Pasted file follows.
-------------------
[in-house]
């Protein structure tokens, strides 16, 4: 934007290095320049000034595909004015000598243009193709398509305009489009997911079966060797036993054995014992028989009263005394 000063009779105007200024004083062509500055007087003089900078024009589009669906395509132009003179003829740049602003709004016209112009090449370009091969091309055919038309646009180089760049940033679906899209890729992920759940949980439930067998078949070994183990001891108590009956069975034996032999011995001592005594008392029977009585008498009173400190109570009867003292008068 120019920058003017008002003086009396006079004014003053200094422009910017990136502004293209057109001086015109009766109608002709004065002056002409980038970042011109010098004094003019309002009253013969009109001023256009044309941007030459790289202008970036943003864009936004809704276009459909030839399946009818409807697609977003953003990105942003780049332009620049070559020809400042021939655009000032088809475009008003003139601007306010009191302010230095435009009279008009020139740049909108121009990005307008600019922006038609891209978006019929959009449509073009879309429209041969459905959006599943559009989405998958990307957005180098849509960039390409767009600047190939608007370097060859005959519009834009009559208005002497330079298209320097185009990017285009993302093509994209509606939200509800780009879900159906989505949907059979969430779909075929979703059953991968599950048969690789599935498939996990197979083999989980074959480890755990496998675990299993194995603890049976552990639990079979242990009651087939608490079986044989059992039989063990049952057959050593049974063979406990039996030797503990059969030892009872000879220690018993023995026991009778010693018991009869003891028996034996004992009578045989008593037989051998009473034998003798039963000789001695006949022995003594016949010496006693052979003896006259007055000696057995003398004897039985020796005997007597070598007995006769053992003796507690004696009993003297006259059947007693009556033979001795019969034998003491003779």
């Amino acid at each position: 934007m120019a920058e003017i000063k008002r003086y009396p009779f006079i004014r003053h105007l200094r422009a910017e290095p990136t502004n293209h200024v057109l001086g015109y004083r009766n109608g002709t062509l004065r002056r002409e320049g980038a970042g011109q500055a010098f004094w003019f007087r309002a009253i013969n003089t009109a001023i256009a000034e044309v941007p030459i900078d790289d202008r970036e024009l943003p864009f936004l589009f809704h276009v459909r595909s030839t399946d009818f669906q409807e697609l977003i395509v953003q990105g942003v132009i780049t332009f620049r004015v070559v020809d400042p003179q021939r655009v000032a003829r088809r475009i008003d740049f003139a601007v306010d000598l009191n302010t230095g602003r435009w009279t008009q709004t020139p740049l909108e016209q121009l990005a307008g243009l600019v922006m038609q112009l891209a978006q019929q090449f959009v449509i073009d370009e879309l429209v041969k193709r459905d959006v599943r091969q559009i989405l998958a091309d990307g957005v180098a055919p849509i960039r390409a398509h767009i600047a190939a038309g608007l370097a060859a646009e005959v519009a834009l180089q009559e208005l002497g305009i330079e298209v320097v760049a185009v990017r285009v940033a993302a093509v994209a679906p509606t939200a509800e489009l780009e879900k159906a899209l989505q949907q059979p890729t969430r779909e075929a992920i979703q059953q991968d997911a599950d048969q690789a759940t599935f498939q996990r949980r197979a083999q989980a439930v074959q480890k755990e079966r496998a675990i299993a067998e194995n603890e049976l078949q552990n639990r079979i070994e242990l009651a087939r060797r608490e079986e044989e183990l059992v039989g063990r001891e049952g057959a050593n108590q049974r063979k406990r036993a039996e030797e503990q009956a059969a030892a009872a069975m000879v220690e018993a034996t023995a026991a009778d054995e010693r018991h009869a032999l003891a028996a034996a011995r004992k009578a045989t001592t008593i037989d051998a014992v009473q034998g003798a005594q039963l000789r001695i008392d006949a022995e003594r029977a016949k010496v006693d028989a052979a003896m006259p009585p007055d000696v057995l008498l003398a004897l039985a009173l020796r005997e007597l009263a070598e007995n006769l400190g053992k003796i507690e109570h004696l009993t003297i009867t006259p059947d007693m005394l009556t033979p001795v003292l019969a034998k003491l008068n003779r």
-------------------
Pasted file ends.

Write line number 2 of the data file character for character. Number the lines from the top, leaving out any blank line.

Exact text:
């Protein structure tokens, strides 16, 4: 934007290095320049000034595909004015000598243009193709398509305009489009997911079966060797036993054995014992028989009263005394 000063009779105007200024004083062509500055007087003089900078024009589009669906395509132009003179003829740049602003709004016209112009090449370009091969091309055919038309646009180089760049940033679906899209890729992920759940949980439930067998078949070994183990001891108590009956069975034996032999011995001592005594008392029977009585008498009173400190109570009867003292008068 120019920058003017008002003086009396006079004014003053200094422009910017990136502004293209057109001086015109009766109608002709004065002056002409980038970042011109010098004094003019309002009253013969009109001023256009044309941007030459790289202008970036943003864009936004809704276009459909030839399946009818409807697609977003953003990105942003780049332009620049070559020809400042021939655009000032088809475009008003003139601007306010009191302010230095435009009279008009020139740049909108121009990005307008600019922006038609891209978006019929959009449509073009879309429209041969459905959006599943559009989405998958990307957005180098849509960039390409767009600047190939608007370097060859005959519009834009009559208005002497330079298209320097185009990017285009993302093509994209509606939200509800780009879900159906989505949907059979969430779909075929979703059953991968599950048969690789599935498939996990197979083999989980074959480890755990496998675990299993194995603890049976552990639990079979242990009651087939608490079986044989059992039989063990049952057959050593049974063979406990039996030797503990059969030892009872000879220690018993023995026991009778010693018991009869003891028996034996004992009578045989008593037989051998009473034998003798039963000789001695006949022995003594016949010496006693052979003896006259007055000696057995003398004897039985020796005997007597070598007995006769053992003796507690004696009993003297006259059947007693009556033979001795019969034998003491003779």